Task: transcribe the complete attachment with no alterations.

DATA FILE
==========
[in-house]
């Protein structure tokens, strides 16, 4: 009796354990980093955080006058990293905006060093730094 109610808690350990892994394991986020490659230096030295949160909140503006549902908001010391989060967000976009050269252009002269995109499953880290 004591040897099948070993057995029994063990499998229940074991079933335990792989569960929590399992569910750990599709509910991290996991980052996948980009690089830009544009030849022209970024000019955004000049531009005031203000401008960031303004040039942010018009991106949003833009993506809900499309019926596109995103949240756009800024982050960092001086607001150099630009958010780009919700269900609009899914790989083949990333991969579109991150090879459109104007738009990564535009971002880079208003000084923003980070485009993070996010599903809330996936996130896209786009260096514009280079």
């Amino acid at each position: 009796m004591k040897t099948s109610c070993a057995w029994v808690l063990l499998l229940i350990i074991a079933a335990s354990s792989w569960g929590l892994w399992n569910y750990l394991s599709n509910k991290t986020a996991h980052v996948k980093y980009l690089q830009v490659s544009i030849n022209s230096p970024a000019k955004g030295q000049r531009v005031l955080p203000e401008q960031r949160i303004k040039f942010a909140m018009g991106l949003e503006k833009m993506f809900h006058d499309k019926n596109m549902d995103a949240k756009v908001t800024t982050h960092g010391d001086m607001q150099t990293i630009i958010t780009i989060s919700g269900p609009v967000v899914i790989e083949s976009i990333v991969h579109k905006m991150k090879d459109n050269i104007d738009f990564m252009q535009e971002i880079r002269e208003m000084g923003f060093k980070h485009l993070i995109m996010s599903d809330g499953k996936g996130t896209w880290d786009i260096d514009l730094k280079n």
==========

[in-house]
């Protein structure tokens, strides 16, 4: 009796354990980093955080006058990293905006060093730094 109610808690350990892994394991986020490659230096030295949160909140503006549902908001010391989060967000976009050269252009002269995109499953880290 004591040897099948070993057995029994063990499998229940074991079933335990792989569960929590399992569910750990599709509910991290996991980052996948980009690089830009544009030849022209970024000019955004000049531009005031203000401008960031303004040039942010018009991106949003833009993506809900499309019926596109995103949240756009800024982050960092001086607001150099630009958010780009919700269900609009899914790989083949990333991969579109991150090879459109104007738009990564535009971002880079208003000084923003980070485009993070996010599903809330996936996130896209786009260096514009280079």
């Amino acid at each position: 009796m004591k040897t099948s109610c070993a057995w029994v808690l063990l499998l229940i350990i074991a079933a335990s354990s792989w569960g929590l892994w399992n569910y750990l394991s599709n509910k991290t986020a996991h980052v996948k980093y980009l690089q830009v490659s544009i030849n022209s230096p970024a000019k955004g030295q000049r531009v005031l955080p203000e401008q960031r949160i303004k040039f942010a909140m018009g991106l949003e503006k833009m993506f809900h006058d499309k019926n596109m549902d995103a949240k756009v908001t800024t982050h960092g010391d001086m607001q150099t990293i630009i958010t780009i989060s919700g269900p609009v967000v899914i790989e083949s976009i990333v991969h579109k905006m991150k090879d459109n050269i104007d738009f990564m252009q535009e971002i880079r002269e208003m000084g923003f060093k980070h485009l993070i995109m996010s599903d809330g499953k996936g996130t896209w880290d786009i260096d514009l730094k280079n």